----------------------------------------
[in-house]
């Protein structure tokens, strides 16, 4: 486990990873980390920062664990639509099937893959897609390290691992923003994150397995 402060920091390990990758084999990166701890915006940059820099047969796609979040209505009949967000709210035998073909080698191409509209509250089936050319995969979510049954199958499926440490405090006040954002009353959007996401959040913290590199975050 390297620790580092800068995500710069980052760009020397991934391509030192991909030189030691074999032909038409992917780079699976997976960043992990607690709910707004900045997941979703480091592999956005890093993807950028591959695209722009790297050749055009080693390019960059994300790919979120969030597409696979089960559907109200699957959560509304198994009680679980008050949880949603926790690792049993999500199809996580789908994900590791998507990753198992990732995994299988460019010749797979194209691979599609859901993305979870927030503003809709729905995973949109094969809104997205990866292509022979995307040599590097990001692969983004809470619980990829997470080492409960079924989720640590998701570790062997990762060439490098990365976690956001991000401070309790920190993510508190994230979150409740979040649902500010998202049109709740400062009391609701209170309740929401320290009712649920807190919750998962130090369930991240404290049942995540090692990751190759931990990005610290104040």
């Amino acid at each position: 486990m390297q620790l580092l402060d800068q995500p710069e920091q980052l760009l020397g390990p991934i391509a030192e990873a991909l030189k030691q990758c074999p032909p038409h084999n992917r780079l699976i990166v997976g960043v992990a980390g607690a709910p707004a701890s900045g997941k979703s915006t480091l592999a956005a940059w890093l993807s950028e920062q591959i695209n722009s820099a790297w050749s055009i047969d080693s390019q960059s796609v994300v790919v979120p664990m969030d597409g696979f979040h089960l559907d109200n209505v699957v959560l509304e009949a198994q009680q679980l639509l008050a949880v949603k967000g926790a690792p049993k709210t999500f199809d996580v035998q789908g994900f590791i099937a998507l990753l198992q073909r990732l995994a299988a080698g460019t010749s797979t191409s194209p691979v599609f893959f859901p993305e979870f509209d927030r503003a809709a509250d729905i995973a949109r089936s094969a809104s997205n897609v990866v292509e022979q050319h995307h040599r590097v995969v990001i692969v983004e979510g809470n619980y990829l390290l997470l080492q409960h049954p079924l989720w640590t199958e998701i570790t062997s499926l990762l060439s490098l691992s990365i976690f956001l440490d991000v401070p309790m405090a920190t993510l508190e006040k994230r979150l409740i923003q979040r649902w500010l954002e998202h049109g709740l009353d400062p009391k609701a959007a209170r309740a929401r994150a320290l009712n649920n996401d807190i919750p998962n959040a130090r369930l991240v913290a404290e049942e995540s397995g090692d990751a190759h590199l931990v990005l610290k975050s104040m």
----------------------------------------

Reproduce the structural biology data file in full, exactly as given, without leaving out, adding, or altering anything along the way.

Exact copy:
[in-house]
């Protein structure tokens, strides 16, 4: 486990990873980390920062664990639509099937893959897609390290691992923003994150397995 402060920091390990990758084999990166701890915006940059820099047969796609979040209505009949967000709210035998073909080698191409509209509250089936050319995969979510049954199958499926440490405090006040954002009353959007996401959040913290590199975050 390297620790580092800068995500710069980052760009020397991934391509030192991909030189030691074999032909038409992917780079699976997976960043992990607690709910707004900045997941979703480091592999956005890093993807950028591959695209722009790297050749055009080693390019960059994300790919979120969030597409696979089960559907109200699957959560509304198994009680679980008050949880949603926790690792049993999500199809996580789908994900590791998507990753198992990732995994299988460019010749797979194209691979599609859901993305979870927030503003809709729905995973949109094969809104997205990866292509022979995307040599590097990001692969983004809470619980990829997470080492409960079924989720640590998701570790062997990762060439490098990365976690956001991000401070309790920190993510508190994230979150409740979040649902500010998202049109709740400062009391609701209170309740929401320290009712649920807190919750998962130090369930991240404290049942995540090692990751190759931990990005610290104040």
């Amino acid at each position: 486990m390297q620790l580092l402060d800068q995500p710069e920091q980052l760009l020397g390990p991934i391509a030192e990873a991909l030189k030691q990758c074999p032909p038409h084999n992917r780079l699976i990166v997976g960043v992990a980390g607690a709910p707004a701890s900045g997941k979703s915006t480091l592999a956005a940059w890093l993807s950028e920062q591959i695209n722009s820099a790297w050749s055009i047969d080693s390019q960059s796609v994300v790919v979120p664990m969030d597409g696979f979040h089960l559907d109200n209505v699957v959560l509304e009949a198994q009680q679980l639509l008050a949880v949603k967000g926790a690792p049993k709210t999500f199809d996580v035998q789908g994900f590791i099937a998507l990753l198992q073909r990732l995994a299988a080698g460019t010749s797979t191409s194209p691979v599609f893959f859901p993305e979870f509209d927030r503003a809709a509250d729905i995973a949109r089936s094969a809104s997205n897609v990866v292509e022979q050319h995307h040599r590097v995969v990001i692969v983004e979510g809470n619980y990829l390290l997470l080492q409960h049954p079924l989720w640590t199958e998701i570790t062997s499926l990762l060439s490098l691992s990365i976690f956001l440490d991000v401070p309790m405090a920190t993510l508190e006040k994230r979150l409740i923003q979040r649902w500010l954002e998202h049109g709740l009353d400062p009391k609701a959007a209170r309740a929401r994150a320290l009712n649920n996401d807190i919750p998962n959040a130090r369930l991240v913290a404290e049942e995540s397995g090692d990751a190759h590199l931990v990005l610290k975050s104040m």